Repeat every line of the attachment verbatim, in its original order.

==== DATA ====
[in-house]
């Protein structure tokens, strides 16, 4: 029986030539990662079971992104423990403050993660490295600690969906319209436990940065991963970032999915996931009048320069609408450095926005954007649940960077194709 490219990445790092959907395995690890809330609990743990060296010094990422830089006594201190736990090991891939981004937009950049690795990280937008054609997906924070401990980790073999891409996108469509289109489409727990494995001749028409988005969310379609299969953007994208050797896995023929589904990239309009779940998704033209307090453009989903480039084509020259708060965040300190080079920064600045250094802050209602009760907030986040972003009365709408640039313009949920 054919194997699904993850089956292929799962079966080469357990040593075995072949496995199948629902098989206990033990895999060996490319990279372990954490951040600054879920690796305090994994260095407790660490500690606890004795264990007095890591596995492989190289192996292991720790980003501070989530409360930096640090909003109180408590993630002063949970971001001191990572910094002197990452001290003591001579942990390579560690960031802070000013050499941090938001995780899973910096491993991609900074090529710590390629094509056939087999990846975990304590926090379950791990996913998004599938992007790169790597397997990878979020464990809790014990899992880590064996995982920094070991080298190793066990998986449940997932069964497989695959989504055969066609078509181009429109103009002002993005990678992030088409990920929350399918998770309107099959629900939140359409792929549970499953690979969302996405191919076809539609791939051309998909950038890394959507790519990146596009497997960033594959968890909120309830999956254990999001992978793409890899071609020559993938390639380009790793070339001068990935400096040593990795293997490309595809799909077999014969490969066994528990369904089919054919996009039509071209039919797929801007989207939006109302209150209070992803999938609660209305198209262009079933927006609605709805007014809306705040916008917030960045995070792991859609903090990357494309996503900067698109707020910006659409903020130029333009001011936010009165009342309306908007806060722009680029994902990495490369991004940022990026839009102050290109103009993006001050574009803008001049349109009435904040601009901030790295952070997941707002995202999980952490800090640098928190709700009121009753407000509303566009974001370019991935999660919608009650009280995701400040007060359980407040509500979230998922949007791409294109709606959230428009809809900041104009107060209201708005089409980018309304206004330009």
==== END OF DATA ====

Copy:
[in-house]
């Protein structure tokens, strides 16, 4: 029986030539990662079971992104423990403050993660490295600690969906319209436990940065991963970032999915996931009048320069609408450095926005954007649940960077194709 490219990445790092959907395995690890809330609990743990060296010094990422830089006594201190736990090991891939981004937009950049690795990280937008054609997906924070401990980790073999891409996108469509289109489409727990494995001749028409988005969310379609299969953007994208050797896995023929589904990239309009779940998704033209307090453009989903480039084509020259708060965040300190080079920064600045250094802050209602009760907030986040972003009365709408640039313009949920 054919194997699904993850089956292929799962079966080469357990040593075995072949496995199948629902098989206990033990895999060996490319990279372990954490951040600054879920690796305090994994260095407790660490500690606890004795264990007095890591596995492989190289192996292991720790980003501070989530409360930096640090909003109180408590993630002063949970971001001191990572910094002197990452001290003591001579942990390579560690960031802070000013050499941090938001995780899973910096491993991609900074090529710590390629094509056939087999990846975990304590926090379950791990996913998004599938992007790169790597397997990878979020464990809790014990899992880590064996995982920094070991080298190793066990998986449940997932069964497989695959989504055969066609078509181009429109103009002002993005990678992030088409990920929350399918998770309107099959629900939140359409792929549970499953690979969302996405191919076809539609791939051309998909950038890394959507790519990146596009497997960033594959968890909120309830999956254990999001992978793409890899071609020559993938390639380009790793070339001068990935400096040593990795293997490309595809799909077999014969490969066994528990369904089919054919996009039509071209039919797929801007989207939006109302209150209070992803999938609660209305198209262009079933927006609605709805007014809306705040916008917030960045995070792991859609903090990357494309996503900067698109707020910006659409903020130029333009001011936010009165009342309306908007806060722009680029994902990495490369991004940022990026839009102050290109103009993006001050574009803008001049349109009435904040601009901030790295952070997941707002995202999980952490800090640098928190709700009121009753407000509303566009974001370019991935999660919608009650009280995701400040007060359980407040509500979230998922949007791409294109709606959230428009809809900041104009107060209201708005089409980018309304206004330009």